Using 3D transforms¶
If you have never made 3D games before, working with rotations in three dimensions can be confusing at first. Coming from 2D, the natural way of thinking is along the lines of “Oh, it’s just like rotating in 2D, except now rotations happen in X, Y and Z”.
At first this seems easy and for simple games, this way of thinking may even be enough. Unfortunately, it’s often incorrect.
Angles in three dimensions are most commonly referred to as “Euler Angles”.
Euler angles were introduced by mathematician Leonhard Euler in the early 1700s.
This way of representing 3D rotations was groundbreaking at the time, but it has several shortcomings when used in game development (which is to be expected from a guy with a funny hat). The idea of this document is to explain why, as well as outlining best practices for dealing with transforms when programming 3D games.
Problems of Euler angles¶
While it may seem intuitive that each axis has a rotation, the truth is that it’s just not practical.
The main reason for this is that there isn’t a unique way to construct an orientation from the angles. There isn’t a standard mathematical function that takes all the angles together and produces an actual 3D rotation. The only way an orientation can be produced from angles is to rotate the object angle by angle, in an arbitrary order.
This could be done by first rotating in X, then Y and then in Z. Alternatively, you could first rotate in Y, then in Z and finally in X. Anything works, but depending on the order, the final orientation of the object will not necessarily be the same. Indeed, this means that there are several ways to construct an orientation from 3 different angles, depending on the order of the rotations.
Following is a visualization of rotation axes (in X,Y,Z order) in a gimbal (from Wikipedia). As you can see, the orientation of each axis depends on the rotation of the previous one:
You may be wondering how this affects you. Let’s look at a practical example:
Imagine you are working on a first-person controller (e.g. an FPS game). Moving the mouse left and right controls your view angle parallel to the ground, while moving it up and down moves the player’s view up and down.
In this case to achieve the desired effect, rotation must be applied first in the Y axis (“up” in this case, since Godot uses a “Y-Up” orientation), followed by rotation in the X axis.
If we were to apply rotation in the X axis first, and then in Y, the effect would be undesired:
Depending on the type of game or effect desired, the order in which you want axis rotations to be applied may differ. Therefore, applying rotations in X, Y, and Z is not enough: you also need a rotation order.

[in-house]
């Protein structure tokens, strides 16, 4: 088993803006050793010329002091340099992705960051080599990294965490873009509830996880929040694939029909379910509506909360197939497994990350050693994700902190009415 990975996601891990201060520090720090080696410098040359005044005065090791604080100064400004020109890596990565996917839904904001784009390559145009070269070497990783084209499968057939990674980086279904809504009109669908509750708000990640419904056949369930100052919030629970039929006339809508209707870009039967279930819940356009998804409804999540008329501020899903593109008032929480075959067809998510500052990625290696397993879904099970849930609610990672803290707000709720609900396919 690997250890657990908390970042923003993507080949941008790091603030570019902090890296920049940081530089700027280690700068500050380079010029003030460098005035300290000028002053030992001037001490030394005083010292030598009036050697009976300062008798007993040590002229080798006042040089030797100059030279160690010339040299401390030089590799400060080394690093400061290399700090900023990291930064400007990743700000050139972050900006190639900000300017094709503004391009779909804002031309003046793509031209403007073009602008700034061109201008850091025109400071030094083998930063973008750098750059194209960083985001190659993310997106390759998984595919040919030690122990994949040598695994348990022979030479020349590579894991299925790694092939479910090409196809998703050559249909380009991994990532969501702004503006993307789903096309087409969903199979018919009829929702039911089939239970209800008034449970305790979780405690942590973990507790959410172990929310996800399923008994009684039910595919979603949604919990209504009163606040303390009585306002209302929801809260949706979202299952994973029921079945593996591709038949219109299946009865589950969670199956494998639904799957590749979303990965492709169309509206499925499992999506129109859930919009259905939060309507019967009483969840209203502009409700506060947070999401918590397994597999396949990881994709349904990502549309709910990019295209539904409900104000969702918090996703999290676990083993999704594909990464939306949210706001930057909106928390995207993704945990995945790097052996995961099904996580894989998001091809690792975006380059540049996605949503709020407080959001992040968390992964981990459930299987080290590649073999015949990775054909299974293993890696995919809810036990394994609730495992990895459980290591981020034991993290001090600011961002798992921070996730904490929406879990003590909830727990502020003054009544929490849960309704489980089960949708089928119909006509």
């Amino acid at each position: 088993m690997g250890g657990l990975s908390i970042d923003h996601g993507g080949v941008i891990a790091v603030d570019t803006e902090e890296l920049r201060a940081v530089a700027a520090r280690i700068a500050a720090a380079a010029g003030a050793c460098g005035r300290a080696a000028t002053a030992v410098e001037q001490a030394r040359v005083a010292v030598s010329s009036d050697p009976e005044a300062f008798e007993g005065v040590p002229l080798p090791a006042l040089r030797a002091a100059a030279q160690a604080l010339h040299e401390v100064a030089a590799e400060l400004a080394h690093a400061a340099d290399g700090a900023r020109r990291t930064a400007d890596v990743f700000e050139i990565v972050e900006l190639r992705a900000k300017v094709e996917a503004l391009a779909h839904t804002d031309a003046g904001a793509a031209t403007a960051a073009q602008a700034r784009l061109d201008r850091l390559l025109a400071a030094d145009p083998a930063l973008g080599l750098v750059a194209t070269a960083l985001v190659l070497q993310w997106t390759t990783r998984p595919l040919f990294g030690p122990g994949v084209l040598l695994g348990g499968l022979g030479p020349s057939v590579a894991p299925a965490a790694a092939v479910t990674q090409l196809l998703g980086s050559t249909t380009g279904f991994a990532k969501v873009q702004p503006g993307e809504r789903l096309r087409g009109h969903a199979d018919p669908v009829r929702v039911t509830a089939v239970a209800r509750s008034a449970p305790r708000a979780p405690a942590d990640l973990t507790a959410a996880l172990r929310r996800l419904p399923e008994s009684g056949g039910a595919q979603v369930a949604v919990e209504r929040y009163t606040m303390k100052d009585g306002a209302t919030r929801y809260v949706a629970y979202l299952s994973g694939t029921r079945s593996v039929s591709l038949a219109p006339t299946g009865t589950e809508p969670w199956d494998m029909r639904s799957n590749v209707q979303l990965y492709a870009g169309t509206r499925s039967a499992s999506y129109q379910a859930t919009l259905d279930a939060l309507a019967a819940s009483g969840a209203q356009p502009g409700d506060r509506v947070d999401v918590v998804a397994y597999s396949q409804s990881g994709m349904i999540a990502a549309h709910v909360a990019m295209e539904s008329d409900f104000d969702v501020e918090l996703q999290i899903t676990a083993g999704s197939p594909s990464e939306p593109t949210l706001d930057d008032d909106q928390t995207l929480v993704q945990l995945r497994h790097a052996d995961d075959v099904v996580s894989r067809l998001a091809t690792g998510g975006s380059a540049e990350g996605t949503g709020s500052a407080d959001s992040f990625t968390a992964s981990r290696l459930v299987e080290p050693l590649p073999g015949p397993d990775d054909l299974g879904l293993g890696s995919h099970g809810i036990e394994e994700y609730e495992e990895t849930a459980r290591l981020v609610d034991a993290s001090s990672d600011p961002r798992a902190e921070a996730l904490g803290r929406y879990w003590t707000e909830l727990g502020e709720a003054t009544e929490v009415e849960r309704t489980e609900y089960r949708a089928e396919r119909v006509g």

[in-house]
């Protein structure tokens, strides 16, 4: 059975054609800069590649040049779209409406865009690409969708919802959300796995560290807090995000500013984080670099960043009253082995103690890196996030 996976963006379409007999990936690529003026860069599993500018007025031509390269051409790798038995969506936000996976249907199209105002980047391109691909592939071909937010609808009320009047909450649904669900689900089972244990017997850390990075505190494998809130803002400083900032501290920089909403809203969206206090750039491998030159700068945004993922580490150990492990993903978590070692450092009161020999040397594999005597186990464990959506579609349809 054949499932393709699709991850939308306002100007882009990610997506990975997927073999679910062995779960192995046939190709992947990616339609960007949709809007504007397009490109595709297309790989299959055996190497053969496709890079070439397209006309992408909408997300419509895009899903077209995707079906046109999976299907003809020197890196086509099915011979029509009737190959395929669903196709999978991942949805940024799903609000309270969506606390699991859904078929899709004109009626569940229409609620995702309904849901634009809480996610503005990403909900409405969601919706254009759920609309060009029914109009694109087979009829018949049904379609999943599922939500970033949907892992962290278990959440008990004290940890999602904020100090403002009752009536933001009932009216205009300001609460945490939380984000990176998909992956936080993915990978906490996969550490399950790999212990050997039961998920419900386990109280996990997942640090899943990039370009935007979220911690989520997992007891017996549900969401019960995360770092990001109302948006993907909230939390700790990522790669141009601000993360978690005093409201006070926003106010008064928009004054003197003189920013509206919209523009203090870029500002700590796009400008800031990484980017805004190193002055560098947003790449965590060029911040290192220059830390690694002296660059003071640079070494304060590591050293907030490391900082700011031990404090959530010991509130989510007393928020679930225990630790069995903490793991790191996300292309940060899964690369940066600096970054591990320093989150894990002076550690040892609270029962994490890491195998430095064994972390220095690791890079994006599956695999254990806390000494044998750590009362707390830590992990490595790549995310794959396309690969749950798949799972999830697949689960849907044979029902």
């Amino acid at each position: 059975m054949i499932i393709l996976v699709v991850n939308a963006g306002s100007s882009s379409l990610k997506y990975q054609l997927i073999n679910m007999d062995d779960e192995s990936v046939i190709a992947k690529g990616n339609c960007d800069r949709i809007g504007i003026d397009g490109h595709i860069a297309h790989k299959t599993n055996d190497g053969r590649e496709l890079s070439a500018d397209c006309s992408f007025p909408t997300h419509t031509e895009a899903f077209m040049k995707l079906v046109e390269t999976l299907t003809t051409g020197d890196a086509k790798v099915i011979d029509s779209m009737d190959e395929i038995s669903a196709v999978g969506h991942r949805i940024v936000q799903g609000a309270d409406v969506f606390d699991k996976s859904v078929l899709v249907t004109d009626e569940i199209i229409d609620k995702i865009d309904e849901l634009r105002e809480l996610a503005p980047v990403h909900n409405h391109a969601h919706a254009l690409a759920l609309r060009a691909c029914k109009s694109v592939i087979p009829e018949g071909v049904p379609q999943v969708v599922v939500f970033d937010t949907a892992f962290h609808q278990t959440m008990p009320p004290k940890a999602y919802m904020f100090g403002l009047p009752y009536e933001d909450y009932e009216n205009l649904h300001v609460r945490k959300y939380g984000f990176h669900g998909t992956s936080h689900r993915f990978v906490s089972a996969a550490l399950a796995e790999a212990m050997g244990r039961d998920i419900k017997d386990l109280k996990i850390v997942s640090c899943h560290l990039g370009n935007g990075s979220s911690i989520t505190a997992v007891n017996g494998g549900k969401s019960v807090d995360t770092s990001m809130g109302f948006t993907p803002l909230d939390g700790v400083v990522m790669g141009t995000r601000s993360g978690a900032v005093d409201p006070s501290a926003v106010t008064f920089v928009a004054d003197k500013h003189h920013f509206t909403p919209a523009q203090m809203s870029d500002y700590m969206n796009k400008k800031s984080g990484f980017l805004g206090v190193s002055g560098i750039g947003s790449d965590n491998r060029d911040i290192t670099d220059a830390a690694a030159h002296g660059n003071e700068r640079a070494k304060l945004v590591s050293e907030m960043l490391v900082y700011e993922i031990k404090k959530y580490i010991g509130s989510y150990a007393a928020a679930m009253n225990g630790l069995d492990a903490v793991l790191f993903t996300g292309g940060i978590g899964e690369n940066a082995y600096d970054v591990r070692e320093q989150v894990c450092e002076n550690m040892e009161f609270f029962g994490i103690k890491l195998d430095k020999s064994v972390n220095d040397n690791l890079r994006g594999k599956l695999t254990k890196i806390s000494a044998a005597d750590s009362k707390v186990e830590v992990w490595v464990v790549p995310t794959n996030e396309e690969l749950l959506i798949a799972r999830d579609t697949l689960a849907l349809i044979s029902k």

Another problem with using Euler angles is interpolation. Imagine you want to transition between two different camera or enemy positions (including rotations). One logical way to approach this is to interpolate the angles from one position to the next. One would expect it to look like this:
But this does not always have the expected effect when using angles:
The camera actually rotated the opposite direction!
There are a few reasons this may happen:
- Rotations don’t map linearly to orientation, so interpolating them does not always result in the shortest path (i.e., to go from
0degrees is not the same as going from
360, even though the angles are equivalent).
- Gimbal lock is at play (first and last rotated axis align, so a degree of freedom is lost). See Wikipedia’s page on Gimbal Lock for a detailed explanation of this problem.
Say no to Euler angles¶
The result of all this is that you should not use the
rotation property of Spatial nodes in Godot for games. It’s there to be used mainly in the editor, for coherence with the 2D engine, and for simple rotations (generally just one axis, or even two in limited cases). As much as you may be tempted, don’t use it.
Instead, there is a better way to solve your rotation problems.
It is also possible to access the world coordinate transform via the
A transform has a Basis (transform.basis sub-property), which consists of three Vector3 vectors. These are accessed via the
transform.basis property and can be accessed directly by
transform.basis.z. Each vector points in the direction its axis has been rotated, so they effectively describe the node’s total rotation. The scale (as long as it’s uniform) can also be inferred from the length of the axes. A basis can also be interpreted as a 3x3 matrix and used as